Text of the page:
You should see something like:

title: "Country Report"
format: html
editor: visual

## Quarto

Quarto enables you to weave together content and executable code into a finished document. To learn more about Quarto see <>.

## Running Code

When you click the **Render** button a document will be generated that includes both content and the output of embedded code. You can embed code like this:

1 + 1

What is Going On?

title: "Country Report"
format: html
editor: visual

## Quarto

Quarto enables you to weave together content and executable code into a finished document. To learn more about Quarto see <>.

## Running Code

When you click the **Render** button a document will be generated that includes both content and the output of embedded code. You can embed code like this:

1 + 1

General Parameters for our document.

Normal every day writing


R code that we want to run in our document.

Lets Make a Document

What do we want to do?

  • We have a plot we made already, lets put that into our Quarto document
  • Lets add background information about the data as well and a description of what we find.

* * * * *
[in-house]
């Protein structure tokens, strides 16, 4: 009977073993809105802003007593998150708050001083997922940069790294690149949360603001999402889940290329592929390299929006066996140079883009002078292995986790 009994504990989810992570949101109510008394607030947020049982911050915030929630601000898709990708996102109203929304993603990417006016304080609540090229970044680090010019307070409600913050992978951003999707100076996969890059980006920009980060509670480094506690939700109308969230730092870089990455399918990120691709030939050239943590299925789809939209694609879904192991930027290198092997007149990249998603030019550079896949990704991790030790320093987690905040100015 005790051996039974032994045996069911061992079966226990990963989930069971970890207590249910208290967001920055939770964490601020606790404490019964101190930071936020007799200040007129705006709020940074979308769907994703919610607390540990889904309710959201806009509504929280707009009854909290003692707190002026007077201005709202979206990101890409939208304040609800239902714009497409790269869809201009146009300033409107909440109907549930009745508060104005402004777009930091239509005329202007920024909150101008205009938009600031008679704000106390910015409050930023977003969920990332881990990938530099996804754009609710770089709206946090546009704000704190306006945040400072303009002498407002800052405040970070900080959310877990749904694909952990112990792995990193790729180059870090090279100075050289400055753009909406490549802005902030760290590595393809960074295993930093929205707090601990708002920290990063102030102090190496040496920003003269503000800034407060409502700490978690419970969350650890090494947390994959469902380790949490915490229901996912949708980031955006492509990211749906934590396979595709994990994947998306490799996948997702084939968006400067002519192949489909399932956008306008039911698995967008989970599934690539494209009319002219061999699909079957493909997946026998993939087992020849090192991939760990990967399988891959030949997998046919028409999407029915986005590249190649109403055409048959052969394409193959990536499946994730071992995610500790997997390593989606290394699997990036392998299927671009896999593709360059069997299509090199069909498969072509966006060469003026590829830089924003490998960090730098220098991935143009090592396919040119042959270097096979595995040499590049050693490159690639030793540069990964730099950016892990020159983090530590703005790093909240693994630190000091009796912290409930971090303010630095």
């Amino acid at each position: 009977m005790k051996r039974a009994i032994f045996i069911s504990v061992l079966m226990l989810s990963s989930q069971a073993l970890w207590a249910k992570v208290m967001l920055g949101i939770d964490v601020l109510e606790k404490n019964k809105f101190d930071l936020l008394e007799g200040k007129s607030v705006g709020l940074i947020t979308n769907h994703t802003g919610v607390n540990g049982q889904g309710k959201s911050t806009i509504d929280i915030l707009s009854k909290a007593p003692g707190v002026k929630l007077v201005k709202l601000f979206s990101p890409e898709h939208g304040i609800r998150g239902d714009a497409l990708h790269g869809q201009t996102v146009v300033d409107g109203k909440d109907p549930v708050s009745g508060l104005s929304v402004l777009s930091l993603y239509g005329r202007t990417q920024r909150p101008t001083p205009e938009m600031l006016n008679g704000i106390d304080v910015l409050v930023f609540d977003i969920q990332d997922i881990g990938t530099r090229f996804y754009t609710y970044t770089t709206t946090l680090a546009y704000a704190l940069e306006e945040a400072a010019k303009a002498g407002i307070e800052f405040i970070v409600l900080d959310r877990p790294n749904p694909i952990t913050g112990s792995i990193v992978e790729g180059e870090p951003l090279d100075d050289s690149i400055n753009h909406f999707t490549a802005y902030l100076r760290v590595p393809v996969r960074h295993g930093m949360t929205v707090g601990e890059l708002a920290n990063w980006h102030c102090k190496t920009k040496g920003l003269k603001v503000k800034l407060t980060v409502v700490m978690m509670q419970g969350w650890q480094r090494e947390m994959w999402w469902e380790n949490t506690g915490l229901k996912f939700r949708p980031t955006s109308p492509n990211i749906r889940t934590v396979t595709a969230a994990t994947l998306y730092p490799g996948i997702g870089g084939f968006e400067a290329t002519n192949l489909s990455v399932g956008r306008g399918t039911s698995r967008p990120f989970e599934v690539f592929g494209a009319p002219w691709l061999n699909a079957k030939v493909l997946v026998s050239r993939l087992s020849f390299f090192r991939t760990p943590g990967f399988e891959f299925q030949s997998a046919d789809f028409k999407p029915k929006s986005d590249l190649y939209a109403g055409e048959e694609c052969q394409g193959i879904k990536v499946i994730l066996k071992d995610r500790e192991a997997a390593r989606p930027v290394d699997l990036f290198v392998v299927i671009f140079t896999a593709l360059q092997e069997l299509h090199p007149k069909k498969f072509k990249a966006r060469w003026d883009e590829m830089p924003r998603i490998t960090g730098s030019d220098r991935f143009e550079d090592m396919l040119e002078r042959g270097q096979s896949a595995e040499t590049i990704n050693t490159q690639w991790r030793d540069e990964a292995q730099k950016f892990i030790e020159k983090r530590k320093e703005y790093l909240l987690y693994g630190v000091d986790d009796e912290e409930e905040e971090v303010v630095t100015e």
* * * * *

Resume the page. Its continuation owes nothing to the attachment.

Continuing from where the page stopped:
Code Execution

Whenever we want to execute code in a Quarto document we surround it with:

## Run Code Here

Our code needs to execute without having anything saved, so we need to include both opening the data and making the plot.

Opening our Data

If the Quarto document add the code to open the file, remember to load the necessary package as well (if you saved everything in the same folder you don’t need to worry about the working directory).

Call the data object by itself afterwards as a check, and then render the whole thing.

data <- read_csv("country_data.csv")

Hiding Stuff

We can modify how the code is executed by adding options at the top of the chunk using #|

  • Do we want to see the code or not? set with echo: true or echo: false
  • Do we want to see the output for the code or not? set with output: true or output: false
#| echo: false
#| output: false 
data <- read_csv("country_data.csv")

Render the document again to see what happens now.

Making a Plot

Now we want to make our plot, we can do that in a new code chunk below the old one.

Create a new code chunk, and copy and paste the plot you made before to it:

ggplot(data, aes( .... )) + ...

You can again, either hide the code using #| echo: false but don’t change the output.

Writing Content Description

If you want to break up your writeup you can use headers: